Literary Devices

In Patrick Henry’s “Speech in the Virginia Convention,” the restatement of thoughts and rhetorical questions are used to further explain his points and express his opinion. Restatement is the restating of an idea but presenting it in different words, images, or ideas. In his speech, Henry restates ideas he believes will happen: slavery, war, and the represenation of King George as an enemy. Throughout his speech, he pleads with the President as well as the other audience members to think about the odd things done by the British government.

In one quote, he talks about the need to be courageous and fight back: “The battle sir is not to the strong alone; it is to the vigilant, the active, the brave….There is no retreat, but in submission and slavery!” (Henry 205-206). This quote applies not only to pathos, but also to ethos.

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It is emotionally implicating because he is uses an assortment of adjectives that boost the ego. He is counting on their pridefulness because he knows that preying uopn the men’s ego is the easiest way to get them involved. At the end of the quote, he purposefully uses the word slavery to instill the fear that is subconsciously inside everyone’s mind. He makes this fear a real threat by explaining how both losing this battle as well as giving up would inevitably result in slavery. Ethos is used when he implies that it is wrong to retreat and supports that claim by bringing up slavery.

At this point, he uses restatement to emphasize the importance of his thought: “The war is actually begun!…Our brethren are already in the field! Why stand we here idle!” (Henry 206). When he says this, he is making the people realize how detrimental it is that they retaliate. He is purposefully trying to get them heated so that they will rally.

He again talks about a fear everyone has; the fear of war, as well as the possibillity of losing it. The last line of this quote is spoken very passionately and invokes feelings of anger in the audience. The word brethren brings out feelings of comradery as they think about how a war has started, and their very own families, friends, and neighbors are fighting. They begin to ask themselves that very question: Why should we stand idle if the war has begun? By using this device, Henry is able to put ideas in the heads of those present and reinforce them. This quote applies to the appeal of pathos because people become emotionally involved when they feel threatened. Henry tells them that it is already happening, so that makes the people feel like they have no control.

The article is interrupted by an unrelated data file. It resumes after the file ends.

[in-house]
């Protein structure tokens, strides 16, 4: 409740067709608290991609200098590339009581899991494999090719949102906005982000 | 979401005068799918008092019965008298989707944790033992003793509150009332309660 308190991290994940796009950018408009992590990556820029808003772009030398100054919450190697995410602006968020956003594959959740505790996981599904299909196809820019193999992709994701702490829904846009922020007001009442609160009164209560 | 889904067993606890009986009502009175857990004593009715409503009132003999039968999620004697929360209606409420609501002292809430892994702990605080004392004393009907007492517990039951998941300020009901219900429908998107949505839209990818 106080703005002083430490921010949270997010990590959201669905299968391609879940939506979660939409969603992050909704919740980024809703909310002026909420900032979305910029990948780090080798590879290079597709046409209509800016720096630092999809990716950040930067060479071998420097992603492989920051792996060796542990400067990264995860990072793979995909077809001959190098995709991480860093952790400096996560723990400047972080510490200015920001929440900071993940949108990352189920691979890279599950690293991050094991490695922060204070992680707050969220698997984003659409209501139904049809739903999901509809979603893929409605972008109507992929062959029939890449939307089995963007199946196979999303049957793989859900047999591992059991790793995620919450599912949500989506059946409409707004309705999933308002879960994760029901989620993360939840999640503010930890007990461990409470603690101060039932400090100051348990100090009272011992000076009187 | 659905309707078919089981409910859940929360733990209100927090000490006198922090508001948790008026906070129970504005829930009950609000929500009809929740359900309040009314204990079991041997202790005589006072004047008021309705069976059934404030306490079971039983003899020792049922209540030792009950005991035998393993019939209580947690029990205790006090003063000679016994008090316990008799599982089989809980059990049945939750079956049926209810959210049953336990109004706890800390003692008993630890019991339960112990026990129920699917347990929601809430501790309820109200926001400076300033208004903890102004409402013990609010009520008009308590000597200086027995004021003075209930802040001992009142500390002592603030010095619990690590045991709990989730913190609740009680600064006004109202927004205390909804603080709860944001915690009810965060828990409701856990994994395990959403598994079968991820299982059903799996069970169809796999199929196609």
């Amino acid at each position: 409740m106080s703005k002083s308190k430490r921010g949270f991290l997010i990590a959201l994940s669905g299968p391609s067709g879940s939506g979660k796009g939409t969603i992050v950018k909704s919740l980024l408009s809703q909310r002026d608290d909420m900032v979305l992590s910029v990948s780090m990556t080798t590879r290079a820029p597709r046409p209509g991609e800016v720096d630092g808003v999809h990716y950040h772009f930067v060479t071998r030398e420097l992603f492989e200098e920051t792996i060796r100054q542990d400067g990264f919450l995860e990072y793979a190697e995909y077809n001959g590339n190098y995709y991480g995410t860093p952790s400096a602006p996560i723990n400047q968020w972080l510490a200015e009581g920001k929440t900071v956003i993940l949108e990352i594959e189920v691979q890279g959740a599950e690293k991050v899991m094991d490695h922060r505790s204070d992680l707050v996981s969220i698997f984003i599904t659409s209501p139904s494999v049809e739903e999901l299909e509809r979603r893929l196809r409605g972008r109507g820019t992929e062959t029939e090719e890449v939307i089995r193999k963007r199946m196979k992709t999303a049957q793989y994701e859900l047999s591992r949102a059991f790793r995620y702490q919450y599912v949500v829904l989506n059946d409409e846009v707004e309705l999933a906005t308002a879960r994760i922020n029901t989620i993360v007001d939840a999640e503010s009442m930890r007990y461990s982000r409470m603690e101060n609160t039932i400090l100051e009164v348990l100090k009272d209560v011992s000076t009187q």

This causes them to feel impassioned and puts a desire inside of them to be involved. Another device used by Patrick Henry is when he asks a question that does not seek a verbal answer, also known as rhetorical questioning. By posing a question that does not require an answer, it causes the people to think deeply about the question and really ponder it. When Patrick Henry wants his audience to acknowledge the fact that war is coming, he does not explicitly say it, rather, he uses subtle questions to plant the idea in the minds of his audience. For example, in one part of his speech, Henry points out that there has been obvious war preparations. Instead of presenting this in plain language, he asks them this: “Are fleets and armies necessary to a work of love and reconciliation?” (Henry 204).

This statement makes people question why it is that war preparations have begun. Later, he asks: “But when shall we be stronger? Shall it be the next week, or the next year?” (Henry 205). This question makes it even more apparent that the men cannot sit around and stay idle. Patrick Henry knows that the only way to make a change is to fight for his beliefs and to encourage his fellow men to fight with him. Logos can be seen here because the question being asked is a logical inquiry. They feel as if they came to the conclusion themselves because they have to do independent thinking to reach it.

This technique works because by leaving the questions open ended, people come to conclusions and get more passionate about the issues at hand. The use of restatement as well as rhetorical questions succeeds in making Patrick Henry’s speech very persuasive because of the effect it has on his audience.